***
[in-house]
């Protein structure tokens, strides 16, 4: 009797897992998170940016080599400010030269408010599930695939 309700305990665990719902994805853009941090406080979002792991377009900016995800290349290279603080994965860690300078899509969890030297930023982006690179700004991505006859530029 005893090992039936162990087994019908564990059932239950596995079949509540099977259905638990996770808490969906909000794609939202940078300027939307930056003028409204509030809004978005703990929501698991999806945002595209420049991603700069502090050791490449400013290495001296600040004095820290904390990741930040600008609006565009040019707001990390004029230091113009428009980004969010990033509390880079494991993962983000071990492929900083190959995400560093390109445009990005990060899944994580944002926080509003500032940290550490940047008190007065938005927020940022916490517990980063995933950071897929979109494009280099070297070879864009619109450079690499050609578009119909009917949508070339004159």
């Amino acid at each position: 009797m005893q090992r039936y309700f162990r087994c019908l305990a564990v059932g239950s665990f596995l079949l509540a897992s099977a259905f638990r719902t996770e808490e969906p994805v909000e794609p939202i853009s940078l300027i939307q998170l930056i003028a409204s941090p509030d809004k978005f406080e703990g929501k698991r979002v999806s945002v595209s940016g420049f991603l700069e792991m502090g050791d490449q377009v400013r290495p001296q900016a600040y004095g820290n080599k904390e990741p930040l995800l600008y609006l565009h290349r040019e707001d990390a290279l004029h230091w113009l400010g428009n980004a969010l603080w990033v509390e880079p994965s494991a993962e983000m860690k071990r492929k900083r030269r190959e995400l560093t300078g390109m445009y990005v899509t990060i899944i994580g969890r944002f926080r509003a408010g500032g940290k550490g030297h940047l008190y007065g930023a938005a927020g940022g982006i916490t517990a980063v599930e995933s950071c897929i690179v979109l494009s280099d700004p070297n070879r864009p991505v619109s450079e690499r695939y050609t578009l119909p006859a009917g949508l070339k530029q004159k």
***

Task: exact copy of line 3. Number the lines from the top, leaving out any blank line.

């Amino acid at each position: 009797m005893q090992r039936y309700f162990r087994c019908l305990a564990v059932g239950s665990f596995l079949l509540a897992s099977a259905f638990r719902t996770e808490e969906p994805v909000e794609p939202i853009s940078l300027i939307q998170l930056i003028a409204s941090p509030d809004k978005f406080e703990g929501k698991r979002v999806s945002v595209s940016g420049f991603l700069e792991m502090g050791d490449q377009v400013r290495p001296q900016a600040y004095g820290n080599k904390e990741p930040l995800l600008y609006l565009h290349r040019e707001d990390a290279l004029h230091w113009l400010g428009n980004a969010l603080w990033v509390e880079p994965s494991a993962e983000m860690k071990r492929k900083r030269r190959e995400l560093t300078g390109m445009y990005v899509t990060i899944i994580g969890r944002f926080r509003a408010g500032g940290k550490g030297h940047l008190y007065g930023a938005a927020g940022g982006i916490t517990a980063v599930e995933s950071c897929i690179v979109l494009s280099d700004p070297n070879r864009p991505v619109s450079e690499r695939y050609t578009l119909p006859a009917g949508l070339k530029q004159k």